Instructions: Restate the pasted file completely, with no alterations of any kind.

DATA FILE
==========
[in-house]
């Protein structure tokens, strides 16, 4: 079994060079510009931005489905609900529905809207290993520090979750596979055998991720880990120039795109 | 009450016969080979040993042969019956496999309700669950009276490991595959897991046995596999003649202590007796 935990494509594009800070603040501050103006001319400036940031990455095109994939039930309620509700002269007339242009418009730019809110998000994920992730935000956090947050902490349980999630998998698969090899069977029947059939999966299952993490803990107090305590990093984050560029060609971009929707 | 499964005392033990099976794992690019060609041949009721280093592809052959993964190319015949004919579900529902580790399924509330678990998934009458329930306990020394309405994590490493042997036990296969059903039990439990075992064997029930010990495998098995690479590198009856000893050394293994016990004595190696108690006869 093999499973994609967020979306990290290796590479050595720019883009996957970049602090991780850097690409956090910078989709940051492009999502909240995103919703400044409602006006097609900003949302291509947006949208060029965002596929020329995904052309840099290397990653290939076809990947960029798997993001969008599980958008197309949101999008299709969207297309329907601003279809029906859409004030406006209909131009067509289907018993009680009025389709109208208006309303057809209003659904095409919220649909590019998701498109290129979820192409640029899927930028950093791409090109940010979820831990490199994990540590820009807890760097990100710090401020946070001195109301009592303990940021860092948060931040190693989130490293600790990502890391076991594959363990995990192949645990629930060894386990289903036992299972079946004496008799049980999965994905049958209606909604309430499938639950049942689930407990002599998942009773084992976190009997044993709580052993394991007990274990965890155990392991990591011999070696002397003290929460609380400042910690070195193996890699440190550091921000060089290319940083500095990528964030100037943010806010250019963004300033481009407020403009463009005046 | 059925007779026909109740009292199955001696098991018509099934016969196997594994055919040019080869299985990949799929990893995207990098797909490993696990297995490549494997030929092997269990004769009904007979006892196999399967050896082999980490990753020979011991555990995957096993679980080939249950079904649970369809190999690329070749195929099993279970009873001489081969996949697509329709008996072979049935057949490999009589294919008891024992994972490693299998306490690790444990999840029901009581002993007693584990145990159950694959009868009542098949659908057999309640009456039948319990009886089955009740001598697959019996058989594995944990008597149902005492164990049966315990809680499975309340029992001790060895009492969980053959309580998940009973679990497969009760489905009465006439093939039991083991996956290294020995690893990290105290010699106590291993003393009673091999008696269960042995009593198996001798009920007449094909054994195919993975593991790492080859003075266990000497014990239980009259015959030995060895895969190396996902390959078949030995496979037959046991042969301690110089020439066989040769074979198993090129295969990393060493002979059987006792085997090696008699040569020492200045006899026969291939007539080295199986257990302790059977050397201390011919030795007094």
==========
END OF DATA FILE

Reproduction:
[in-house]
């Protein structure tokens, strides 16, 4: 079994060079510009931005489905609900529905809207290993520090979750596979055998991720880990120039795109 | 009450016969080979040993042969019956496999309700669950009276490991595959897991046995596999003649202590007796 935990494509594009800070603040501050103006001319400036940031990455095109994939039930309620509700002269007339242009418009730019809110998000994920992730935000956090947050902490349980999630998998698969090899069977029947059939999966299952993490803990107090305590990093984050560029060609971009929707 | 499964005392033990099976794992690019060609041949009721280093592809052959993964190319015949004919579900529902580790399924509330678990998934009458329930306990020394309405994590490493042997036990296969059903039990439990075992064997029930010990495998098995690479590198009856000893050394293994016990004595190696108690006869 093999499973994609967020979306990290290796590479050595720019883009996957970049602090991780850097690409956090910078989709940051492009999502909240995103919703400044409602006006097609900003949302291509947006949208060029965002596929020329995904052309840099290397990653290939076809990947960029798997993001969008599980958008197309949101999008299709969207297309329907601003279809029906859409004030406006209909131009067509289907018993009680009025389709109208208006309303057809209003659904095409919220649909590019998701498109290129979820192409640029899927930028950093791409090109940010979820831990490199994990540590820009807890760097990100710090401020946070001195109301009592303990940021860092948060931040190693989130490293600790990502890391076991594959363990995990192949645990629930060894386990289903036992299972079946004496008799049980999965994905049958209606909604309430499938639950049942689930407990002599998942009773084992976190009997044993709580052993394991007990274990965890155990392991990591011999070696002397003290929460609380400042910690070195193996890699440190550091921000060089290319940083500095990528964030100037943010806010250019963004300033481009407020403009463009005046 | 059925007779026909109740009292199955001696098991018509099934016969196997594994055919040019080869299985990949799929990893995207990098797909490993696990297995490549494997030929092997269990004769009904007979006892196999399967050896082999980490990753020979011991555990995957096993679980080939249950079904649970369809190999690329070749195929099993279970009873001489081969996949697509329709008996072979049935057949490999009589294919008891024992994972490693299998306490690790444990999840029901009581002993007693584990145990159950694959009868009542098949659908057999309640009456039948319990009886089955009740001598697959019996058989594995944990008597149902005492164990049966315990809680499975309340029992001790060895009492969980053959309580998940009973679990497969009760489905009465006439093939039991083991996956290294020995690893990290105290010699106590291993003393009673091999008696269960042995009593198996001798009920007449094909054994195919993975593991790492080859003075266990000497014990239980009259015959030995060895895969190396996902390959078949030995496979037959046991042969301690110089020439066989040769074979198993090129295969990393060493002979059987006792085997090696008699040569020492200045006899026969291939007539080295199986257990302790059977050397201390011919030795007094």